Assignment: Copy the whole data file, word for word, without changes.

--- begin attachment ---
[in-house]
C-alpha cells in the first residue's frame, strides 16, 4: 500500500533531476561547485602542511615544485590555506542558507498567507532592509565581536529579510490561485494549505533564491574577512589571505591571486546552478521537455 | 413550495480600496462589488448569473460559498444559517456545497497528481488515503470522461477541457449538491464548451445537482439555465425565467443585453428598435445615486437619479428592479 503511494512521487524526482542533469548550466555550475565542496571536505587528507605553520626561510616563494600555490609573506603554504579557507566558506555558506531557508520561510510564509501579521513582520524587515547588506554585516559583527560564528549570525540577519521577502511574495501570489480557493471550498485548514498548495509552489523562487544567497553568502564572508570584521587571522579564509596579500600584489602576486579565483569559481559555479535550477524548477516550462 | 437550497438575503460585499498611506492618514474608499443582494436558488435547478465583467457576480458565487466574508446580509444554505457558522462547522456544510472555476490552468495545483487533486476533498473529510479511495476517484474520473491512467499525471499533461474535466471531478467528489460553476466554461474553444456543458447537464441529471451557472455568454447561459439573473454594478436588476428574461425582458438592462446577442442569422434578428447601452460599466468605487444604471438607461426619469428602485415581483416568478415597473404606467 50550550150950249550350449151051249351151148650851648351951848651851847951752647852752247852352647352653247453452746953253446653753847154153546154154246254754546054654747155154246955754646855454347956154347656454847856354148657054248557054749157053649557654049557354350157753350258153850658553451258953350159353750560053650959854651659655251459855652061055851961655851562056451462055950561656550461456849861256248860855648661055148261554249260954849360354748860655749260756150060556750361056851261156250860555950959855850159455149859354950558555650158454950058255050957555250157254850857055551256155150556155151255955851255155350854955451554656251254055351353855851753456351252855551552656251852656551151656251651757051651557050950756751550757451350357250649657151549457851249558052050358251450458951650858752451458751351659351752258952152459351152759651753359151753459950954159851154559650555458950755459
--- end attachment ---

[in-house]
C-alpha cells in the first residue's frame, strides 16, 4: 500500500533531476561547485602542511615544485590555506542558507498567507532592509565581536529579510490561485494549505533564491574577512589571505591571486546552478521537455 | 413550495480600496462589488448569473460559498444559517456545497497528481488515503470522461477541457449538491464548451445537482439555465425565467443585453428598435445615486437619479428592479 503511494512521487524526482542533469548550466555550475565542496571536505587528507605553520626561510616563494600555490609573506603554504579557507566558506555558506531557508520561510510564509501579521513582520524587515547588506554585516559583527560564528549570525540577519521577502511574495501570489480557493471550498485548514498548495509552489523562487544567497553568502564572508570584521587571522579564509596579500600584489602576486579565483569559481559555479535550477524548477516550462 | 437550497438575503460585499498611506492618514474608499443582494436558488435547478465583467457576480458565487466574508446580509444554505457558522462547522456544510472555476490552468495545483487533486476533498473529510479511495476517484474520473491512467499525471499533461474535466471531478467528489460553476466554461474553444456543458447537464441529471451557472455568454447561459439573473454594478436588476428574461425582458438592462446577442442569422434578428447601452460599466468605487444604471438607461426619469428602485415581483416568478415597473404606467 50550550150950249550350449151051249351151148650851648351951848651851847951752647852752247852352647352653247453452746953253446653753847154153546154154246254754546054654747155154246955754646855454347956154347656454847856354148657054248557054749157053649557654049557354350157753350258153850658553451258953350159353750560053650959854651659655251459855652061055851961655851562056451462055950561656550461456849861256248860855648661055148261554249260954849360354748860655749260756150060556750361056851261156250860555950959855850159455149859354950558555650158454950058255050957555250157254850857055551256155150556155151255955851255155350854955451554656251254055351353855851753456351252855551552656251852656551151656251651757051651557050950756751550757451350357250649657151549457851249558052050358251450458951650858752451458751351659351752258952152459351152759651753359151753459950954159851154559650555458950755459